A private girls’ school that counts Samantha Cameron among its alumna has requested parents adhere to a £50 cap on Christmas gifts for teachers.
The concern is that with some parents producing crazily expensive gifts like Mulberry handbags, teachers felt they were placed in awkward positions.
The bursar of the £5,490-a-term St Helen and St Katharine in Abingdon, Oxfordshire, David Eley, wrote: “We have issued this letter to parents to provide clarity and to prevent placing staff or parents in an awkward position.”
The school had a great relationship with parents, Eley added, and a sense of community that was “built on this kind of transparency/clarity”.
But the cap has since been criticised from both sides, with some people aghast that a limit would be placed on giving, and others wondering who can afford to spend this much on presents in the first place.
Janita Gray from the Good Schools Guide told Schools Week the letter was a “bureaucratic killjoy” and that context mattered. “All teachers, whether in a private or state school, put in so much hard work that it’s natural for parents to want to recognise that, particularly at this time of year,” she said.
“The implication is that it’s some kind of bribe, but what realistically would you hope to achieve by that? But you might thank a teacher who has gone above and beyond for your child. It may be genuine and a one-off.”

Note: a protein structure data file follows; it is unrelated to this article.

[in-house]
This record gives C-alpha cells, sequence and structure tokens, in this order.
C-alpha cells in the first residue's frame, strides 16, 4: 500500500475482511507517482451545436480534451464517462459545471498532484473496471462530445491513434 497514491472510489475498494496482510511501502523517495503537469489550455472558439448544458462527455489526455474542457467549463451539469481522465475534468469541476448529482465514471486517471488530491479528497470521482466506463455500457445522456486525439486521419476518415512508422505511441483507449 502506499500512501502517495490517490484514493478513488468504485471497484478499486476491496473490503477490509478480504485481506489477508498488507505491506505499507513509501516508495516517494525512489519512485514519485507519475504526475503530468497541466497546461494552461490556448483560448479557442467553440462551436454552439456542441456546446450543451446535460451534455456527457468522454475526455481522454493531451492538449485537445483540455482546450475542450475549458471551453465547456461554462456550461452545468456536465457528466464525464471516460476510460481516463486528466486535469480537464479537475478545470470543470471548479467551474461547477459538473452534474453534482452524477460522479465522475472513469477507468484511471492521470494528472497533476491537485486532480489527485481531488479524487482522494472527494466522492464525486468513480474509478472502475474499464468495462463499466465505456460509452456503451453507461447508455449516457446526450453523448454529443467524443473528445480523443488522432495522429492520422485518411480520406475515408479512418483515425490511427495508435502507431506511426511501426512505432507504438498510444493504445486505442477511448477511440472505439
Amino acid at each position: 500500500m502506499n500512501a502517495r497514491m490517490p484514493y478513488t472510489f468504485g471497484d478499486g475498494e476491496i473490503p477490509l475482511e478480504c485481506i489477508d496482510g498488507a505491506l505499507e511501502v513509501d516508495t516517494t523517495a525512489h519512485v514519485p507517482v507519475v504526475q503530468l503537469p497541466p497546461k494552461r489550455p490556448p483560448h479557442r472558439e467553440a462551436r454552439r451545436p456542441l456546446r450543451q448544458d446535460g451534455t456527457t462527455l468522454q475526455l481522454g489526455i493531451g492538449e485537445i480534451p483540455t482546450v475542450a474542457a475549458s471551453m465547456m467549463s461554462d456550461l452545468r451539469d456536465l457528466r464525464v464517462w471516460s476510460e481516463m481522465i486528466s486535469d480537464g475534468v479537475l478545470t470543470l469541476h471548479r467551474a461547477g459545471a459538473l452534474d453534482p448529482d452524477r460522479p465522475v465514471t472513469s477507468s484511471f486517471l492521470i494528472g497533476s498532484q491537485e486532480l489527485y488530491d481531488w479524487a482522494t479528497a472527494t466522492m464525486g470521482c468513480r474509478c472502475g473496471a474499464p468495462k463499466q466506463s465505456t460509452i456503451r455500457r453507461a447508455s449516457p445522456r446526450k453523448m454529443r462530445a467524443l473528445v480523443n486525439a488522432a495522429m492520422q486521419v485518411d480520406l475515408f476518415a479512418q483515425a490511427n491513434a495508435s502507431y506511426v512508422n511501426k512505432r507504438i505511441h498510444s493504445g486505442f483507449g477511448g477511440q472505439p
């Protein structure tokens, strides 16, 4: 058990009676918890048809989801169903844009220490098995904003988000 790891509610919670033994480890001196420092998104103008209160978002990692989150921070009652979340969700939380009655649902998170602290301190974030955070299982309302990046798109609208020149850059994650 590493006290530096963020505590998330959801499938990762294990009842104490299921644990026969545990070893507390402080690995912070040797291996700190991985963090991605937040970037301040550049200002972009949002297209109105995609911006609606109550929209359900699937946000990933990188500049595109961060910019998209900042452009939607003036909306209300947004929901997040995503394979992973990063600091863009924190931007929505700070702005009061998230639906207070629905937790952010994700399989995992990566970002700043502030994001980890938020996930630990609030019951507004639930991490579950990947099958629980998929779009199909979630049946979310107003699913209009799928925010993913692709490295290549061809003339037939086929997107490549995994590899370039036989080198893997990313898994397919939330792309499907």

It’s a tricky situation. You can’t allow dodgy parents to think they can bribe their kids’ teachers – picture some extraordinarily wealthy rotter on parents’ evening, jabbing at a B on a school report with his leather-gloved hand, and casually suggesting that a Michelin-starred restaurant might be the perfect place to reconsider how hard his little angel had worked.
On the other hand, isn’t announcing a limit sort of normalising that sum? If you got an invite to a birthday do that said “please don’t spend more than £50 on my present”, you’d think you had to spend that much (and you wouldn’t go, and you’d be right not to).
If someone really has worked wonders on your little one and dramatically improved their life, and you’re extraordinarily grateful, and you’ve got the money, can’t you reward them? But what about the kids whose families don’t have cash to spare? And when that cash is £50, that’ll be most of us.
Needless to say, people had views on the appropriateness, or not, of the cap:
Ultimately, nobody knows more on the subject than teachers, and the presents that seem to mean the most to them aren’t the designer handbags or fancy meals, but hand-crafted gifts and cards made with love.
“If there’s a present, it should be an acknowledgement, not a bribe,” Anne, a retired primary teacher tells HuffPost UK. “A handwritten card is, honestly, the nicest thing you can be given. Although if it comes attached to a box of Maltesers, there’s never anything wrong with that.
She agreed expensive presents were unfair: “I once had a child wrap a rubber in a piece of A4 paper and give it to me, because the other kids were handing presents over. And after the Nativity play one year, a parent came up and handed me a turkey. It was a lovely idea, but a difficult bus ride home!”